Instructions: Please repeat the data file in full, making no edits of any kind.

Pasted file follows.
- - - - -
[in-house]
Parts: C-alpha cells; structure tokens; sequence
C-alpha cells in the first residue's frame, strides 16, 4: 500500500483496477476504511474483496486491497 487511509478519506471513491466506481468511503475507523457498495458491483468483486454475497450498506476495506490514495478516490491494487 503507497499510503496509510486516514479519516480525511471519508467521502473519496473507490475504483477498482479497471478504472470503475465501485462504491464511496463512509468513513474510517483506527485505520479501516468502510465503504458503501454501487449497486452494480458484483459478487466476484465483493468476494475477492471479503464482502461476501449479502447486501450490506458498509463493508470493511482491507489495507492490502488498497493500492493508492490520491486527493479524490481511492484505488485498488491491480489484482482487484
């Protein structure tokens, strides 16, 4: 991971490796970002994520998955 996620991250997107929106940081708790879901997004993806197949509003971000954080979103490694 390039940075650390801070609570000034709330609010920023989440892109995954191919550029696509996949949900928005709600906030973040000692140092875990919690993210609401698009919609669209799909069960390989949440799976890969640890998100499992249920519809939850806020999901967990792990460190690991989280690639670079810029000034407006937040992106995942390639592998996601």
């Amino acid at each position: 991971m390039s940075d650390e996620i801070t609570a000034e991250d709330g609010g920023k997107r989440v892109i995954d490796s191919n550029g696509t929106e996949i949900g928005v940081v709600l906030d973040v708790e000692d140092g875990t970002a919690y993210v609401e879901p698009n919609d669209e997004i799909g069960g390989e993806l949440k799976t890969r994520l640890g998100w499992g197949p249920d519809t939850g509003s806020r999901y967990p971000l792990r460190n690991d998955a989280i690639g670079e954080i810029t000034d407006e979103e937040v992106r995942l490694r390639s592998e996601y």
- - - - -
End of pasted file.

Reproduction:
[in-house]
Parts: C-alpha cells; structure tokens; sequence
C-alpha cells in the first residue's frame, strides 16, 4: 500500500483496477476504511474483496486491497 487511509478519506471513491466506481468511503475507523457498495458491483468483486454475497450498506476495506490514495478516490491494487 503507497499510503496509510486516514479519516480525511471519508467521502473519496473507490475504483477498482479497471478504472470503475465501485462504491464511496463512509468513513474510517483506527485505520479501516468502510465503504458503501454501487449497486452494480458484483459478487466476484465483493468476494475477492471479503464482502461476501449479502447486501450490506458498509463493508470493511482491507489495507492490502488498497493500492493508492490520491486527493479524490481511492484505488485498488491491480489484482482487484
């Protein structure tokens, strides 16, 4: 991971490796970002994520998955 996620991250997107929106940081708790879901997004993806197949509003971000954080979103490694 390039940075650390801070609570000034709330609010920023989440892109995954191919550029696509996949949900928005709600906030973040000692140092875990919690993210609401698009919609669209799909069960390989949440799976890969640890998100499992249920519809939850806020999901967990792990460190690991989280690639670079810029000034407006937040992106995942390639592998996601």
């Amino acid at each position: 991971m390039s940075d650390e996620i801070t609570a000034e991250d709330g609010g920023k997107r989440v892109i995954d490796s191919n550029g696509t929106e996949i949900g928005v940081v709600l906030d973040v708790e000692d140092g875990t970002a919690y993210v609401e879901p698009n919609d669209e997004i799909g069960g390989e993806l949440k799976t890969r994520l640890g998100w499992g197949p249920d519809t939850g509003s806020r999901y967990p971000l792990r460190n690991d998955a989280i690639g670079e954080i810029t000034d407006e979103e937040v992106r995942l490694r390639s592998e996601y």